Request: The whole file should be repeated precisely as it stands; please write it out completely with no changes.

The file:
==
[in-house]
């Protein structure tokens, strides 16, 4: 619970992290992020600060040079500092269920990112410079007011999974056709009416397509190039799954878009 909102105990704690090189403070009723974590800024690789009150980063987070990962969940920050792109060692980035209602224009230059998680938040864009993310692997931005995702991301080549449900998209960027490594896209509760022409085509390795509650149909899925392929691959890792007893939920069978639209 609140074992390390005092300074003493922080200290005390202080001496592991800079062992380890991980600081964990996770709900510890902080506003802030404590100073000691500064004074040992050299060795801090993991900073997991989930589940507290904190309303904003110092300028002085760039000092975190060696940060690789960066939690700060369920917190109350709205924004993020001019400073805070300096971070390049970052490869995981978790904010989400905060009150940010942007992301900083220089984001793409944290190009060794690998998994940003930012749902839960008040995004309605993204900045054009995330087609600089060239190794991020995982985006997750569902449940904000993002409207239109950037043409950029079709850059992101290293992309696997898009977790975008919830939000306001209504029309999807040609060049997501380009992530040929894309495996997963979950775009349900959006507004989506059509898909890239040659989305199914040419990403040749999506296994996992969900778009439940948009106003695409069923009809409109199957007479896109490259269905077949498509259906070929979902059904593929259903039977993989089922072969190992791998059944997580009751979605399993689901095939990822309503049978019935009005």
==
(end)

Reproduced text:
[in-house]
């Protein structure tokens, strides 16, 4: 619970992290992020600060040079500092269920990112410079007011999974056709009416397509190039799954878009 909102105990704690090189403070009723974590800024690789009150980063987070990962969940920050792109060692980035209602224009230059998680938040864009993310692997931005995702991301080549449900998209960027490594896209509760022409085509390795509650149909899925392929691959890792007893939920069978639209 609140074992390390005092300074003493922080200290005390202080001496592991800079062992380890991980600081964990996770709900510890902080506003802030404590100073000691500064004074040992050299060795801090993991900073997991989930589940507290904190309303904003110092300028002085760039000092975190060696940060690789960066939690700060369920917190109350709205924004993020001019400073805070300096971070390049970052490869995981978790904010989400905060009150940010942007992301900083220089984001793409944290190009060794690998998994940003930012749902839960008040995004309605993204900045054009995330087609600089060239190794991020995982985006997750569902449940904000993002409207239109950037043409950029079709850059992101290293992309696997898009977790975008919830939000306001209504029309999807040609060049997501380009992530040929894309495996997963979950775009349900959006507004989506059509898909890239040659989305199914040419990403040749999506296994996992969900778009439940948009106003695409069923009809409109199957007479896109490259269905077949498509259906070929979902059904593929259903039977993989089922072969190992791998059944997580009751979605399993689901095939990822309503049978019935009005």